I personally didn’t have a problem with Captain Marvel, but I wouldn’t defend her scenes because she didn’t contribute all that much. And honestly, I was fine with that; having what amounts to a living “get out of jail free” card at all times would have made the film less exciting. Plus, most of the journey forced characters to rely on their wits rather than on brute strength, so they sent her in when the latter was needed.

      It seems like it would be a little difficult to introduce Dr. Doom without the Fantastic Four, but then again, Ego is usually a Thor villain and he ended up squaring off against the Guardians of the Galaxy, so it’s not impossible. I think it would need to be some extremely powerful threat capable of ending all of existence across every plane of reality, and Dormmamu would be the ideal villain to carry out such a threat. Then again, I think it would be cool if they ended up introducing Galactus to this series – or even have the Beyonder set up a Secret Wars-esque event. Guess we’ll just have to see, won’t we?

      Liked by 1 person

    • Indeed it is. Some may argue the previous films set it up for a guaranteed success, but they had to make them themselves, so it’s not as though they phoned it in or anything.

      I singled out Infinity War because that’s the film that will be most spoiled by Endgame’s premise. Because my film reviews tend to have unmarked spoilers anyway, I felt adding Endgame to the disclaimer would be redundant. My real goal was to make a disclaimer long enough so that none of the premise would show up in the thumbnail.

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  2. Pingback: April 2019 in Summary: Endings and Beginnings | Extra Life

    • I’ve done that a few times. I realized my comment was going on for too long, so I ended up turning it into an editorial (one example is the one in which I rebutted to Paul Schader’s “The audience is letting filmmakers down!” rant).

      Either way, yeah, this film was great. It was an event in the truest sense of the term and I’m glad I got to be a part of it.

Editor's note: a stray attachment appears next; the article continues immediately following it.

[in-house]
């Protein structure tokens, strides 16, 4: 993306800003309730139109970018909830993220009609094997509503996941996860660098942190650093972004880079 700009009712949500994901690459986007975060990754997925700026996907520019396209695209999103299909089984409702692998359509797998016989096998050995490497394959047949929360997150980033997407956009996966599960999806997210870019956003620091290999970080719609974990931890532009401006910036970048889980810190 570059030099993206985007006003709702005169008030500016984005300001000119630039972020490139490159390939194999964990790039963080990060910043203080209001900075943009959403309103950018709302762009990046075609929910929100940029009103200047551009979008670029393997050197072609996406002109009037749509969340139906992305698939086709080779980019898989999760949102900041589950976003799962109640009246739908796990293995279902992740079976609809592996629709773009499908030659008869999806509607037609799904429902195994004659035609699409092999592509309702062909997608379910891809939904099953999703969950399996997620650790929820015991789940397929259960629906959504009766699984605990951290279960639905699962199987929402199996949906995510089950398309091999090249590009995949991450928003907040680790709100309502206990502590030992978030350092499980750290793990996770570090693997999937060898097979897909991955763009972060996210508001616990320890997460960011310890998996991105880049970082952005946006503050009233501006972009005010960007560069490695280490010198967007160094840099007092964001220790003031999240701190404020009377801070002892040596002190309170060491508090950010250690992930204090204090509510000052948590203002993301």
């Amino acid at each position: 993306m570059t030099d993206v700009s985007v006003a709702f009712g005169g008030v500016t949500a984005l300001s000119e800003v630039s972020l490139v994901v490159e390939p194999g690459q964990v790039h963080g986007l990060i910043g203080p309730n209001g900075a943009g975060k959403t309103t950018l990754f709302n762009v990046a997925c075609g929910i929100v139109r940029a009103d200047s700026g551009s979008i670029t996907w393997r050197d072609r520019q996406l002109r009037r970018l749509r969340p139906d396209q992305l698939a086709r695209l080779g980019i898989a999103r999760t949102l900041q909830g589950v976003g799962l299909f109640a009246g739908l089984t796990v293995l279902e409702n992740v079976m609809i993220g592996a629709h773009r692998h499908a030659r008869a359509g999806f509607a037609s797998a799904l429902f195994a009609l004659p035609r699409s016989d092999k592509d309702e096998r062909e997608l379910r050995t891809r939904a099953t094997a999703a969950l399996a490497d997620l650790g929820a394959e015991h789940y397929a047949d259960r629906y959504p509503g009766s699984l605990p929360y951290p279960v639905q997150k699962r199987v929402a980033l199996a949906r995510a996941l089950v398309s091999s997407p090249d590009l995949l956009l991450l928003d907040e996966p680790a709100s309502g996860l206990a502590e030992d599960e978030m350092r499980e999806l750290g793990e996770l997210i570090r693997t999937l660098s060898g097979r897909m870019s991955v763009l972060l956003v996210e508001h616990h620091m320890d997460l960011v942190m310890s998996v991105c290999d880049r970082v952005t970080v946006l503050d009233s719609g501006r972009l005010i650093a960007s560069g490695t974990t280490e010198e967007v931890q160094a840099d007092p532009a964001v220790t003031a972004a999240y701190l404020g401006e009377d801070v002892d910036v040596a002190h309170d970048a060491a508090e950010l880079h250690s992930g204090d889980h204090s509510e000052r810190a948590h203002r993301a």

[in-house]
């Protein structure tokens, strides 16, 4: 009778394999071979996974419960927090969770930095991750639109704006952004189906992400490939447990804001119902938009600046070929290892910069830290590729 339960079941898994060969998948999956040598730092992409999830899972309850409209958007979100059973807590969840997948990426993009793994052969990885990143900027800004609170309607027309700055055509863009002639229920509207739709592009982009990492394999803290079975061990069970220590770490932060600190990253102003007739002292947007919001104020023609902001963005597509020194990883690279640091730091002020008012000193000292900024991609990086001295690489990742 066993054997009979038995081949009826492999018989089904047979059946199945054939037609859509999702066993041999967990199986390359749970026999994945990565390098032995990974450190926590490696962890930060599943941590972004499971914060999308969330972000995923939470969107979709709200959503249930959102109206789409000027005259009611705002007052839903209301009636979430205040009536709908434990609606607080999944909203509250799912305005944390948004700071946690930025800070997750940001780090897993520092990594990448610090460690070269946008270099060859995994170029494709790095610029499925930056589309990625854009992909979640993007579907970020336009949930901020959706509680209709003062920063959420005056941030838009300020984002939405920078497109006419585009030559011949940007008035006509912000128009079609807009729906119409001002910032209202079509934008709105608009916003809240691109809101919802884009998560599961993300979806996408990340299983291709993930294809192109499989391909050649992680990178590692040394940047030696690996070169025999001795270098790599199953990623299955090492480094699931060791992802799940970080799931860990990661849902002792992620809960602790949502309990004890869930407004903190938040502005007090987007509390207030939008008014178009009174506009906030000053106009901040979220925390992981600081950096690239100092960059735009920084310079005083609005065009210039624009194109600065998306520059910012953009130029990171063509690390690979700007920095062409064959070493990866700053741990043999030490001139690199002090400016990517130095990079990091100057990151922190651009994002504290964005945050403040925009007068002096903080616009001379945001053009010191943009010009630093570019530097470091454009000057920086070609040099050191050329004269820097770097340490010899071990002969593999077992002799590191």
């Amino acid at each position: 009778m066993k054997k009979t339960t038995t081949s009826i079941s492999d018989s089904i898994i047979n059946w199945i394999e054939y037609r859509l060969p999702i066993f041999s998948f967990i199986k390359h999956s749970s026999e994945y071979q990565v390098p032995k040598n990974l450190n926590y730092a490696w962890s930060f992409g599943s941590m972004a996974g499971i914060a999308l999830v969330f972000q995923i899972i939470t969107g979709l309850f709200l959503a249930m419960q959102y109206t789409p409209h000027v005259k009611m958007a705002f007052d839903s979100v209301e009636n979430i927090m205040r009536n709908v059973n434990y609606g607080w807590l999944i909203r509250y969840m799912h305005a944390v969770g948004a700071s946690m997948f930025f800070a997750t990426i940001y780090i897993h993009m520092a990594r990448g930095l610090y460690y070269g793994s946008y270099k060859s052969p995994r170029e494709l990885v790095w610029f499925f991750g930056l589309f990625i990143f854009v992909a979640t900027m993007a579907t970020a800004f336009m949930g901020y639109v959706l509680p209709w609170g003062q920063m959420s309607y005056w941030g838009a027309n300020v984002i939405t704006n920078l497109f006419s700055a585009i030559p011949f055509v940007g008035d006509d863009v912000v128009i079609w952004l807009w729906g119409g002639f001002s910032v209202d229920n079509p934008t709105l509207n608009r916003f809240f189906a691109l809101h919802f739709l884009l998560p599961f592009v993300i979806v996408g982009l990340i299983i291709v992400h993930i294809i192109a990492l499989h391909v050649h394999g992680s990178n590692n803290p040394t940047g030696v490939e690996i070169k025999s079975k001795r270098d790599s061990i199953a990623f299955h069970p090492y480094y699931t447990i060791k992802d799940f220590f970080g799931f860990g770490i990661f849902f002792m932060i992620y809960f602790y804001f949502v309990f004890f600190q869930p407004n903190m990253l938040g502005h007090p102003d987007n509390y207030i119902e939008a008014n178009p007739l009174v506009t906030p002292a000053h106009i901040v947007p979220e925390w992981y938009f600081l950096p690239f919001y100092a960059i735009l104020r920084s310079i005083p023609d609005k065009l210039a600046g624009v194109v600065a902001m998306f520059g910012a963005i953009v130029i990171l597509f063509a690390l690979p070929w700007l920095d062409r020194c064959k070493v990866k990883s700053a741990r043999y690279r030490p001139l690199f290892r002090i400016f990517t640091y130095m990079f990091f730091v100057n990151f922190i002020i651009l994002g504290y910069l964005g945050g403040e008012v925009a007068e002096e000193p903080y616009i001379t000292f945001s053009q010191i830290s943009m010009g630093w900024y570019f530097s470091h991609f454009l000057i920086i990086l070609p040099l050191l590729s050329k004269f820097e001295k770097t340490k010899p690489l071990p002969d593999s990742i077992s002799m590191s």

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  3. Excellent review! You hit all my favorite points. I loved the time travel stuff from a character stand point. It was so well done. You can tell they know these characters. One of the most impressive things for me is I can be very bad with run times and long movies. I’ve seen Endgame twice now and it didn’t feel like a three hour movie either time. I could have gone longer!

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    • Yeah, it absolutely did not feel like a long sit. I wish filmmakers made more epics like this because this film proved there is a market for them. I hope an extended edition comes out eventually.

      Liked by 1 person

      • Most definitely…I was not expecting Natasha to die, but was not surprised by Tony dying. I was told that I would most definitely cry when I saw it, but didn’t, which almost makes me feel bad. I usually don’t cry in movies or books, but I still feel heartless. XD

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        • Indeed. Thing is, I didn’t cry either, even though I loved Tony. The friend that was sitting next to me while we were watching the movie cried. I also felt quite heartless, but then again people react to things differently. We were also expecting his death, which is also the reason why some of us didn’t cry.

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          • I agree wholeheartedly with you – others most definitely react differently. Glad that you shared the same experience. I do have one question…Do you think that, after going back in time, the Avengers could feel the pain that they inflicted upon their past selves? For example, when Captain American was fighting himself to get the Infinity Stone. Could he feel the pain then or had his past self felt it? I can’t stop thinking about it and pondering the answer…

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            • Excuse me for the late response. Well, I’m not sure of the answer to that question either. I believe that their current selves should have felt the pain of their past selves as well. It is surely one of Endgame’s plot holes.

              Liked by 1 person

    • Thanks! I thought it was interesting comparing these two films with The Infinity Gauntlet because there really are a lot of deviations from the source material. I was fine with them because the heroes’ assault on Thanos in that story just wouldn’t have worked in a film.